Photo: Justin Sullivan/Getty

Larry Hopkins, the leader of an extremist militia group known as the United Constitutional Patriots was arrested by the FBI last weekend after videos emerged of the group rounding up and detaining migrants at the U.S.-Mexico border in New Mexico.

According to the New York Times, the FBI first became aware of Hopkins activities in 2017, when they received reports that his group was “training to assassinate George Soros, Hillary Clinton, and Barack Obama because of these individuals’ support of Antifa,” according to newly unsealed court documents.

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“My client told me that is not true,” Hopkins lawyer Kelly O’Connell said of the assassination claims.

Hopkins, it turns out, is not just a militia leader, but a career criminal and conspiracy theorist. The Times runs down some of Hopkins long list of offenses, which includes felony possession of a loaded firearm in 1996, impersonating a police officer in 2006, and failure to pay child support in 2009.

“Hopkins stated that he worked for the federal government directly under George Bush,” Officer Jack Daniel of Klamath County, OR wrote in a report when he encountered Hopkins in 2006. At the time, Hopkins was showing guns to teenagers in a gas station parking lot, wearing a uniform that made him look like a police officer and a badge that said “Special Agent.”

“Mr. Hopkins, the report said, claimed variously to be investigating a meth lab, hunting fugitives and undertaking unspecified ‘operations’ in Afghanistan,” the Times writes.

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When the FBI arrested Hopkins last weekend, it was on charges of possession of firearms and ammunition as a felon. But the agency first learned of his stash of guns over a year and a half ago.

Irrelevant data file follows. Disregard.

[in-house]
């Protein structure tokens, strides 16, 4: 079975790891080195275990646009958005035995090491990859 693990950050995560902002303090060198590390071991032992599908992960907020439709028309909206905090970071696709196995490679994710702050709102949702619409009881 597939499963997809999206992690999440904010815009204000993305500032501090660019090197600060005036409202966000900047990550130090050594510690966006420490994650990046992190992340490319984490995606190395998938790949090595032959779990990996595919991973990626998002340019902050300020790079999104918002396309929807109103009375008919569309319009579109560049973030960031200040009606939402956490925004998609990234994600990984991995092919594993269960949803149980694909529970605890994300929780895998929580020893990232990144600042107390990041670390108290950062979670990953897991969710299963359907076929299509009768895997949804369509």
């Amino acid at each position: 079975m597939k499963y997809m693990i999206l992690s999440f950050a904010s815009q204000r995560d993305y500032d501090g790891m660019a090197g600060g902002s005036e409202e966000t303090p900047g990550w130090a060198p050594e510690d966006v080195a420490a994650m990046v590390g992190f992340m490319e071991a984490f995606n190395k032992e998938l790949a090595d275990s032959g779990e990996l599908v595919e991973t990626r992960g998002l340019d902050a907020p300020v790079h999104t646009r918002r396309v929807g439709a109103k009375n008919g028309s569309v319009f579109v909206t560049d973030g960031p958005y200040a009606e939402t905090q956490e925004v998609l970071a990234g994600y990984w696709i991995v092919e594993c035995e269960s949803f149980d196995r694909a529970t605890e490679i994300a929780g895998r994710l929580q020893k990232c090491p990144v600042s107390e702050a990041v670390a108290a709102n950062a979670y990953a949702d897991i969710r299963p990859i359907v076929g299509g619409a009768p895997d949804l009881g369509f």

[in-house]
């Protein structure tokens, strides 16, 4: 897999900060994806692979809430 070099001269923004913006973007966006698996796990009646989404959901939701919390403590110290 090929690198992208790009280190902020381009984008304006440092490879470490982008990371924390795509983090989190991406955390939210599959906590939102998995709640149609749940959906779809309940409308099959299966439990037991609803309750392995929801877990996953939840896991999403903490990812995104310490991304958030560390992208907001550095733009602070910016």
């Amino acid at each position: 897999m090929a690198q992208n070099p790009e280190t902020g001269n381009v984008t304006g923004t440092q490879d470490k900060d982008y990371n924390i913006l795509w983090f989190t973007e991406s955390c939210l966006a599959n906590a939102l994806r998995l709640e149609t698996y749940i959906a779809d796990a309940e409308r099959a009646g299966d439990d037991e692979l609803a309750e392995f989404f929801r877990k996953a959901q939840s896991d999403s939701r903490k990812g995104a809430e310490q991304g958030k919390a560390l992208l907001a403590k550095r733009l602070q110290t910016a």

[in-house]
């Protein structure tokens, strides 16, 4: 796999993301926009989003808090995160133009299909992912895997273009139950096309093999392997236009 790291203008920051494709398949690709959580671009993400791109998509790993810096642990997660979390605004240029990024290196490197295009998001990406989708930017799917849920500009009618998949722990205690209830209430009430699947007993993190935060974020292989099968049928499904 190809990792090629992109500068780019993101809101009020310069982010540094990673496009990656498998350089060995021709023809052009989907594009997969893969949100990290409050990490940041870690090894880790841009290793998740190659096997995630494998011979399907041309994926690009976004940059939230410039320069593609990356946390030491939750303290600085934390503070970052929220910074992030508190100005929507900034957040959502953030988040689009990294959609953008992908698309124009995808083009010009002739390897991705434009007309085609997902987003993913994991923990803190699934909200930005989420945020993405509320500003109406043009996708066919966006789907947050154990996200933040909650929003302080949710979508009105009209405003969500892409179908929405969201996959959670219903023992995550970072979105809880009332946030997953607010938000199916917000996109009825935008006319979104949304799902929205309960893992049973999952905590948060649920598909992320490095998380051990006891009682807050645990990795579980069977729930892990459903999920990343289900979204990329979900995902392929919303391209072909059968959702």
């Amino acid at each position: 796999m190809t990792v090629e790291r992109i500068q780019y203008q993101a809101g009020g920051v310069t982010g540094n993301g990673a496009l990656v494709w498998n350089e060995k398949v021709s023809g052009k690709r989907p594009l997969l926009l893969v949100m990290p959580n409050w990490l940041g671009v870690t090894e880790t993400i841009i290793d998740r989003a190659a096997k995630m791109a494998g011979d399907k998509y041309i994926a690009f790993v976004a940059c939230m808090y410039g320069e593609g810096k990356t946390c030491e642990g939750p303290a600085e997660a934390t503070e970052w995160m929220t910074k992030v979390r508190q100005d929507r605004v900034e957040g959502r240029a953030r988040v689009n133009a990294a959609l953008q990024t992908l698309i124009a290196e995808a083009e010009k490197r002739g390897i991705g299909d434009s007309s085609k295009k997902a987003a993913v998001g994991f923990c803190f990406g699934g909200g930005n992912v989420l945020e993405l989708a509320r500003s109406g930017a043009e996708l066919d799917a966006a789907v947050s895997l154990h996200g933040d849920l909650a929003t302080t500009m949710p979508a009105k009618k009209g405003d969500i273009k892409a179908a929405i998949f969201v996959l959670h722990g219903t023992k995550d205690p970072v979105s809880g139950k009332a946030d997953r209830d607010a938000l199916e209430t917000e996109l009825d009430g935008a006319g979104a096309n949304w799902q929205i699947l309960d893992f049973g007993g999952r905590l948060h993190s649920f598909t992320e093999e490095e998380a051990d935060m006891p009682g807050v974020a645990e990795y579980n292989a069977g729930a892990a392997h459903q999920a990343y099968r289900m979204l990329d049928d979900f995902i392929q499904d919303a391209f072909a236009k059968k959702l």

From the Times:

In an affidavit, David S. Gabriel, an F.B.I. special agent, said the bureau was made aware of the activities of Mr. Hopkins after receiving reports in October 2017 of “alleged militia extremist activity” in northwestern New Mexico.

Mr. Gabriel said that the following month, two F.B.I. agents went to a trailer park in Flora Vista, N.M., where Mr. Hopkins was living at the time. With Mr. Hopkins’s consent, the agents entered the home and saw about 10 firearms in plain view, in what Mr. Hopkins referred to as his office.

Mr. Hopkins, who has also used the name Johnny Horton Jr., told the agents that the guns belonged to Fay Sanders Murphy, whom he described to agents as his common-law wife, according to the affidavit. The agents collected at least nine firearms from the home as evidence, including a 12-gauge shotgun and various handguns.

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It’s not clear why the FBI agents didn’t arrest Hopkins at the time, but instead waited till last week, when videos of his militia’s actions surfaced online.

O’Connell says Hopkins plans to plead not guilty to the charges of possessing firearms, and questioned why he was arrested at this time, suggesting that pressure from New Mexico Democrats might be a factor. O’Connell himself was a conservative talk show host until 2017.

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“I’m not a militia specialist,” O’Connell told the Times. “They believe they are helping to enforce the laws of America on immigration.”

The UCP plans to remain in their encampment along the border in Sunland Park, NM, despite their leader’s arrest.

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“We’re not leaving,” UCP spokesman Jim Benvie told the Times.

But rail transportation company Union Pacific says the group has trespassed on their land.

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“They have trespassed on our property to access this camp,” a Union Pacific spokesman, Tim McMahan, told the Times. “While we cannot make them move their camp, we have asked them to not trespass on our property.”